He said the annual Carnaval is packing the town, which runs from Feb. 20-26 with pretty much a good portion of the waterfront closed down with booths, rides, fireworks, parades and huge concert stages every single day.


“So, it’s pretty lively in town this week,” he said.


EAST CAPE — John Ireland of Hotel Rancho Leonero will be at the Fred Hall show in his usual booth, booking trips and talking fishing out of his iconic hotel patterned after a Baja rancho. The reopening after a few months off is good timing, as the action has been “pretty darn good for winter,” he said.


Esteban Alcom from La Ribera, Kevin DeLa Pena and Thadeo Fisher, also from La Ribera, scored dorado, sierra and yellowfin, and all those fish were caught casting from the beach at the Las Arenas Lighthouse this past week. That’s off the beach (surf fishing). It looks like the East Cape is in for a heck of a season.


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ANGLERS WITH GORDO BANKS pangas were drift fishing with strips of squid, as well as slow-trolling live caballito — hooking into tuna that averaged about 20 pounds, but several to 80 pounds or more were also accounted for.

SAN JOSE DEL CABO — Winds diminished through the week, and anglers found very nice ocean conditions on most days. “With the conditions improving, so did the chances of hooking into yellowfin tuna on the grounds from the Gordo Banks to Iman and San Luis banks,” said Eric Brictson of GordoBanksPangas.com.


Anglers were drift fishing with strips of squids, as well as slow-trolling live caballito — hooking tuna that averaged about 20 pounds, but several 80 pounds or more were also accounted for. Said Brictson, “No big numbers, but there was a good chance now at landing a couple of these fish.”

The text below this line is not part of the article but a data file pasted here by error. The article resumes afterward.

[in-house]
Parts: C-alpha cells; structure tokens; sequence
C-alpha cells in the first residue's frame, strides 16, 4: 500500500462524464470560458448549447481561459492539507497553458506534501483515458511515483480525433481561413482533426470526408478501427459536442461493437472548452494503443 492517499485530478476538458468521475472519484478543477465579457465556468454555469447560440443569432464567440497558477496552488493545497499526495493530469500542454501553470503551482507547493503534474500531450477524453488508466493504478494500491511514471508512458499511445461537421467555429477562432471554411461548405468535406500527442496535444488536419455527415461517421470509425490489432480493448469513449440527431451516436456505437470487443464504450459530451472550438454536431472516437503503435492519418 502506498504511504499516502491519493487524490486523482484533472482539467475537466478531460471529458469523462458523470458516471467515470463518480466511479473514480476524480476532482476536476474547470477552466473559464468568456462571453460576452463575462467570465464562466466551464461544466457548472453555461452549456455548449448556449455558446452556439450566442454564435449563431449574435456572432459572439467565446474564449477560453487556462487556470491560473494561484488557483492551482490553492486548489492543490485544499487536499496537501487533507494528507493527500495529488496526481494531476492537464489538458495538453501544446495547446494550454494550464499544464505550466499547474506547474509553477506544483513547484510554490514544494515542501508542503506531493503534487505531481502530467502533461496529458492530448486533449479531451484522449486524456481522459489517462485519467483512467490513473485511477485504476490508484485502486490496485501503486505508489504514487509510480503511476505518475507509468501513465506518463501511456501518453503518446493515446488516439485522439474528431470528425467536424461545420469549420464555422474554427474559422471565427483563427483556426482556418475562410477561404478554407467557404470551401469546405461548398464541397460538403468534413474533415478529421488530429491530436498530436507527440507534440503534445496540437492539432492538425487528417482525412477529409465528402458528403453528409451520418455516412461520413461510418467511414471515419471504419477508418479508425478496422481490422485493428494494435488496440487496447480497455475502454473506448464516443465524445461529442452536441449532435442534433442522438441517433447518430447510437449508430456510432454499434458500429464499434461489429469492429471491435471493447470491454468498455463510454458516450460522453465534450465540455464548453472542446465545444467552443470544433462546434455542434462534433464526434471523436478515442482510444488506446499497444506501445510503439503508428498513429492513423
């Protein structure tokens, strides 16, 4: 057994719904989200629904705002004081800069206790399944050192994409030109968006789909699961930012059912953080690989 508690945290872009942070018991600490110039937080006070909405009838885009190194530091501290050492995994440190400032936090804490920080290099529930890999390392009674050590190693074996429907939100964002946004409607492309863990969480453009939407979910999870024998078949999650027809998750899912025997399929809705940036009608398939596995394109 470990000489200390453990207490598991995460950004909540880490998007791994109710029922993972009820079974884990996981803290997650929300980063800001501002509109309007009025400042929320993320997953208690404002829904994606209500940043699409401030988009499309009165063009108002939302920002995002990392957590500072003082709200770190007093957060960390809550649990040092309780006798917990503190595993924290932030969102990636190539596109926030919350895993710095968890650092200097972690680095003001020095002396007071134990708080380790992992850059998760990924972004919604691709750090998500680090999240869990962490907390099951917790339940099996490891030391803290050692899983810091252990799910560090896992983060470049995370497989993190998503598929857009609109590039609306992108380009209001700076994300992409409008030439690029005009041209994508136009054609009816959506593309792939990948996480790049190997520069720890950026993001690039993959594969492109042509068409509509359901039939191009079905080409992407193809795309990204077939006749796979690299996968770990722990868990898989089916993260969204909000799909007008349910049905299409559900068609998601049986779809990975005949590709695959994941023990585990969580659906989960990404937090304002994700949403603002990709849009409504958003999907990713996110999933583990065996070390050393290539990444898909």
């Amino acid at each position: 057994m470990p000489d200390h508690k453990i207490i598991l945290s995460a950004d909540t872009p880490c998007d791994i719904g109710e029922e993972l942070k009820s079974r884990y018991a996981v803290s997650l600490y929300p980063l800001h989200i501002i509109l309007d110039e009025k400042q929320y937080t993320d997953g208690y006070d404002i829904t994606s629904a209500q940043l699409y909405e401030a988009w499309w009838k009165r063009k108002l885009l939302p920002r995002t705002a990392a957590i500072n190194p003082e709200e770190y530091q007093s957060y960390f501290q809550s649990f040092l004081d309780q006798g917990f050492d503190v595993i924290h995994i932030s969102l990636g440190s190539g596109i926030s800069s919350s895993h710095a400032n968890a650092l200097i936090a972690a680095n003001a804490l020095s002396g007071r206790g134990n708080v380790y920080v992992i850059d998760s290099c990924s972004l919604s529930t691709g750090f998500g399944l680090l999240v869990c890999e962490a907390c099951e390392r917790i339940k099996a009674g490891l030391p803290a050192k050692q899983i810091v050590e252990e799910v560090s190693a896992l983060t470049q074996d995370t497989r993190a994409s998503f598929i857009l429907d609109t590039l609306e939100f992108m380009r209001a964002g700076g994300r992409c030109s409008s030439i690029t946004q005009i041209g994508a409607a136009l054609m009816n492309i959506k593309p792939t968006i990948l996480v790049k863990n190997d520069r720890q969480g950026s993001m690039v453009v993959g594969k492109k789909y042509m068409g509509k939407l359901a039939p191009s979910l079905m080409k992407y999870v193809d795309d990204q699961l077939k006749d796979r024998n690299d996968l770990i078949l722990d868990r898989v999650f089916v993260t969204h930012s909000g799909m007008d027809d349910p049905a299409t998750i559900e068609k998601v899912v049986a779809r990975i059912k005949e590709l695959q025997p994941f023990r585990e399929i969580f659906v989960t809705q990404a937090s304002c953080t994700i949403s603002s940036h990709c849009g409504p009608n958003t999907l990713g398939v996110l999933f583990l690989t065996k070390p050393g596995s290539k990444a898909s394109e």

He added that dorado were scattered, at times encountered in sizable schools and very near shore, some anglers being more fortunate to find the fish and others never finding any. Various bait fish seemed to work best. “There are still some roosterfish and sierra being found near shore as well. The best bite seemed to be very early, then quickly slacking off through the morning,” said Brictson.


The combined sportfishing fleet launching out of the panga area from Puerto Los Cabos Marina sent out an estimated 64 charters for the week and anglers reported an approximate fish count of: 11 striped marlin, 48 dorado, 64 yellowfin tuna, 8 sierra, 22 roosterfish, 8 cabrilla, 8 bonito, 65 red snapper, 2 pompano, 7 yellow snapper, 3 sheepshead, 2 wahoo and 24 triggerfish.

 

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THESE VERY LUCKY anglers all caught their limits of yellowtail and gold spotted bass while fishing out of Bahia de Los Angeles (BOLA) with Captain Joel using mostly surface and yo-yo jigs.

 

BAHÍA DE LOS ÁNGELES – Orchid Martinez, owner of Baja Fishing Convoys, reported a great day of fishing last week.


She said, “Boat captain Joel of Joel's Sportfishing took four very lucky anglers to fish out of Bahía de los Ángeles (BOLA). They all caught their limits of average 12-pound yellowtail and some delicious gold spotted bass. They used mostly surface and yo-yo jigs, as the fish were not that deep. Even in the winter, if you can get a good day to go out fishing, the fishing is amazing! Congratulations to the anglers and Capitan Joel!”


Orchid will have a booth at the Fred Hall Long Beach and Del Mar shows.


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Readers, you can contribute to the Baja reports. Each week WON compiles reports from Mexico, and we can receive them at baja@wonews.com or patm@wonews.com , with the deadline for pictures and copy Sunday morning for the next report in WON and the wonews.com Baja Fishing Reports Blog.